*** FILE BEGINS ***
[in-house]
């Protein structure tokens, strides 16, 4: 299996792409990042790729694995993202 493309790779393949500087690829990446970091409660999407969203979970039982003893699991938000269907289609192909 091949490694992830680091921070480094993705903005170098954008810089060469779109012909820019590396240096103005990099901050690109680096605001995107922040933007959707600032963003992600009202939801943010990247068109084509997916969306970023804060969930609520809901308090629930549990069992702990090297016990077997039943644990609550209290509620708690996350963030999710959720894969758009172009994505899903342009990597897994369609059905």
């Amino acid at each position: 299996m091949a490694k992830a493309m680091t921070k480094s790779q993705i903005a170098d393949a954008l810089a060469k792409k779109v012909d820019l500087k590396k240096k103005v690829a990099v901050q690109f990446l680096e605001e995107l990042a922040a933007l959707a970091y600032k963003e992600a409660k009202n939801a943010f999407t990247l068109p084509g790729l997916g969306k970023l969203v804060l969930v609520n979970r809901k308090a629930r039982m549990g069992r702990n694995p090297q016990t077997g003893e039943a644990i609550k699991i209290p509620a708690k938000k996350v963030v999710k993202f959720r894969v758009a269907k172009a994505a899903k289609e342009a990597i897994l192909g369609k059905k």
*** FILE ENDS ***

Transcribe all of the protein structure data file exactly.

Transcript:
[in-house]
């Protein structure tokens, strides 16, 4: 299996792409990042790729694995993202 493309790779393949500087690829990446970091409660999407969203979970039982003893699991938000269907289609192909 091949490694992830680091921070480094993705903005170098954008810089060469779109012909820019590396240096103005990099901050690109680096605001995107922040933007959707600032963003992600009202939801943010990247068109084509997916969306970023804060969930609520809901308090629930549990069992702990090297016990077997039943644990609550209290509620708690996350963030999710959720894969758009172009994505899903342009990597897994369609059905």
């Amino acid at each position: 299996m091949a490694k992830a493309m680091t921070k480094s790779q993705i903005a170098d393949a954008l810089a060469k792409k779109v012909d820019l500087k590396k240096k103005v690829a990099v901050q690109f990446l680096e605001e995107l990042a922040a933007l959707a970091y600032k963003e992600a409660k009202n939801a943010f999407t990247l068109p084509g790729l997916g969306k970023l969203v804060l969930v609520n979970r809901k308090a629930r039982m549990g069992r702990n694995p090297q016990t077997g003893e039943a644990i609550k699991i209290p509620a708690k938000k996350v963030v999710k993202f959720r894969v758009a269907k172009a994505a899903k289609e342009a990597i897994l192909g369609k059905k």